According to the National Safety Council, overexertion continues to be the leading cause of injuries across all age groups. It causes 35% of all work-related injuries, is the leading contributor to worker’s compensation costs, and is the top reason for lost work days. But what exactly is this safety issue, and how we can prevent it in our workplace and homes?
What is overexertion?
Overexertion occurs when the body is physically working while fatigued or pushed beyond its physical capacity and limitations of the soft tissue.
Activities involving repetitive motion often cause overexertion, such as lifting, carrying, pulling, or pushing heavy objects, overextending reach, bending or twisting, sitting or standing with poor posture, and routinely absorbing vibration (such as from machinery).
The most common types of injuries from overexertion are sprains and strains. However, especially for those not in top physical shape, overexertion may also cause an extreme pulse of adrenaline, potentially triggering a heart attack.
Most injuries from overexertion can be treated with medical care. However, chronic issues like carpal tunnel syndrome and osteoarthritis may develop from excessive overexertion.
Overexerting oneself while shoveling snow may cause an extreme pulse of adrenaline, which could trigger a heart attack. The repetitive motions of shoveling snow may also cause the body to be pushed past its limits, resulting in muscle sprains or strains. Photo by Filip Mroz on Unsplash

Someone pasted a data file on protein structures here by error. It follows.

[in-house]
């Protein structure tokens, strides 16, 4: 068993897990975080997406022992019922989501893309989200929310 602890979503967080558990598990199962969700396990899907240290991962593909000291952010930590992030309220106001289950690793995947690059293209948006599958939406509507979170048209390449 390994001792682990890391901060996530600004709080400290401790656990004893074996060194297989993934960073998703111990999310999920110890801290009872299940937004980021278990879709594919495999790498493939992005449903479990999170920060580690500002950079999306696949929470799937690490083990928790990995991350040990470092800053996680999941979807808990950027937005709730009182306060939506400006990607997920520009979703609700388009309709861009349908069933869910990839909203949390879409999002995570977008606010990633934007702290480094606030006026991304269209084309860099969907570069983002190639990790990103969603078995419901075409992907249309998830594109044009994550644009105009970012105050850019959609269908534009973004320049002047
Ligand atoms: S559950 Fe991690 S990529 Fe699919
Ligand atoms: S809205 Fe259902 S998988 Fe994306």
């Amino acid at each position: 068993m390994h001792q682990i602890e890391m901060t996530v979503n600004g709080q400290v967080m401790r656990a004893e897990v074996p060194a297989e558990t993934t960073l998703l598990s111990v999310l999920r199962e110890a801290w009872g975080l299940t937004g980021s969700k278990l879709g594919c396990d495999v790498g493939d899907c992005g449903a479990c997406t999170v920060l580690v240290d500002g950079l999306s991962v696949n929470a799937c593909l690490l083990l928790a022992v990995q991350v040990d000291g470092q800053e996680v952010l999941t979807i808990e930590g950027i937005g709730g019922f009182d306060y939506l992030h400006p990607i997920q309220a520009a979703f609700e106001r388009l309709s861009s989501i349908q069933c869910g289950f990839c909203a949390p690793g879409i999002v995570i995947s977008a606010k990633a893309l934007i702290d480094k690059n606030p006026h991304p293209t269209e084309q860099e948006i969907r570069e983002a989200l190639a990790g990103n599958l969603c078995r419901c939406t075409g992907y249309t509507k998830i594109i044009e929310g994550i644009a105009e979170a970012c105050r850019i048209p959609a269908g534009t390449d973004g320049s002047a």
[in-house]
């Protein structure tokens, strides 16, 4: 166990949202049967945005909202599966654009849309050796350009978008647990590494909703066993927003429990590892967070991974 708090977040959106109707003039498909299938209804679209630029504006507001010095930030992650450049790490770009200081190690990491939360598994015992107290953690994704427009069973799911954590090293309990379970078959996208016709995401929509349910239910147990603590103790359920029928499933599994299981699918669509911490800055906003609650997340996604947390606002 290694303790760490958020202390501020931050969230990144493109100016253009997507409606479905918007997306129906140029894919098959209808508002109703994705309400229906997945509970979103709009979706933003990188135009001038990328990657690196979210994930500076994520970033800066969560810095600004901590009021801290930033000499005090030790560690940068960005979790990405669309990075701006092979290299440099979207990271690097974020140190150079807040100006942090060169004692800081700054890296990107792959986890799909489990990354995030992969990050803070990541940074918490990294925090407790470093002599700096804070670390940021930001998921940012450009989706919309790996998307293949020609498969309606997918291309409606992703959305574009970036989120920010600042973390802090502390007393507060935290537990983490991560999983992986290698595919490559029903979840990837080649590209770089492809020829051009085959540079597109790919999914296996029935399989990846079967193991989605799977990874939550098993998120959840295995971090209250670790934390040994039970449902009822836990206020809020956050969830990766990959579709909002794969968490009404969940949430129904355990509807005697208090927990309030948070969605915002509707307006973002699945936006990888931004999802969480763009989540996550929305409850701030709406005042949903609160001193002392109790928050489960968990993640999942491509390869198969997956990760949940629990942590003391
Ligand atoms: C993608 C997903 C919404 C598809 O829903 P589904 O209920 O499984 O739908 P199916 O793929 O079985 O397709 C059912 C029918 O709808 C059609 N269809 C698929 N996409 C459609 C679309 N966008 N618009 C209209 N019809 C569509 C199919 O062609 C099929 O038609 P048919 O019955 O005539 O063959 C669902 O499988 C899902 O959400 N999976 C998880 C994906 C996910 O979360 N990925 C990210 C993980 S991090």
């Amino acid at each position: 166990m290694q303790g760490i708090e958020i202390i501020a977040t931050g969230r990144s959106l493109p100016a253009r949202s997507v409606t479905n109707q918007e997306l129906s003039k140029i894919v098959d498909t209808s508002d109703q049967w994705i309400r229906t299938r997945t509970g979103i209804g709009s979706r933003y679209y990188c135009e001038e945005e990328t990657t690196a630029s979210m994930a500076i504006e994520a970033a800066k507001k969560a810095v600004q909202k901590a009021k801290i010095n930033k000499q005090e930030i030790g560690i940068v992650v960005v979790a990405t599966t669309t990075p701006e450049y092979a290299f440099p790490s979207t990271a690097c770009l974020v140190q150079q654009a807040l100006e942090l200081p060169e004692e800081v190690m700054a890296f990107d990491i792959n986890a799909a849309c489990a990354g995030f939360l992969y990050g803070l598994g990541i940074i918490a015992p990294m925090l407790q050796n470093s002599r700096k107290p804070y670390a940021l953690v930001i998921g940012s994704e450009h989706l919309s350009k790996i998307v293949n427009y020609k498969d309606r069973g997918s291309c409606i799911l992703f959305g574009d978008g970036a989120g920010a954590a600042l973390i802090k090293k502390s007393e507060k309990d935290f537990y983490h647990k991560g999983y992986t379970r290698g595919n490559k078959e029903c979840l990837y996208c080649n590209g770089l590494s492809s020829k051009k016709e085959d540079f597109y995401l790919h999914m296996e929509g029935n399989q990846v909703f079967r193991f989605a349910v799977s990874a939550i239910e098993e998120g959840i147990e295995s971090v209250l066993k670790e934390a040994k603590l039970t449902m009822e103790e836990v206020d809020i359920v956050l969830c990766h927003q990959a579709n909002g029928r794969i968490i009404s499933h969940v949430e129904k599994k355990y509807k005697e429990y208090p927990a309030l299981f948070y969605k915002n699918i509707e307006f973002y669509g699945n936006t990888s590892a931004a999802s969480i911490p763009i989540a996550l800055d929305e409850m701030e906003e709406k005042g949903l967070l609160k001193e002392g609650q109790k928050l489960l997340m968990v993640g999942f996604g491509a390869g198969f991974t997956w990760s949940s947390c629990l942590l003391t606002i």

How to prevent overexertion
Similar to all safety incidents, injuries related to overexertion are 100% preventable. Employers and workers, both, must ensure that the worker’s physical limitations meet the demands of each day’s work.
PLH Group— a leading, full-service company comprised of 11 entities serving electric power line, pipeline, oil field electrical and industrial markets– uses their PREVENT safety program to ensure that all safety considerations are discussed prior to commencing work, ensuring that each individual, as well as the whole of the team, are capable of performing the required work.
Other considerations that PLH Group companies examine and exercise to avoid and prevent overexertion include:
Creating ergonomic work spaces and practicing good posture. This practice applies to both field and office
Using proper lifting techniques. The NOISH Lifting Equation helps teams determine weight limits for jobs, factoring in load size, lift height, lift frequency, and lift duration.
Taking routine breaks from sustained positions or repetitive movements.
Listening to the body when physical limits have been reached.
If an injury or irritation has developed, talk to a medical professional before symptoms worsen.
All safety considerations must be deliberated and understood by the entire team prior to commencing work– from ergonomics to proper task procedures. Talk to your supervisor if you feel a job’s tasks exceed your body’s limitations or those of someone on your team. After all, safety is the responsibility of the entire team.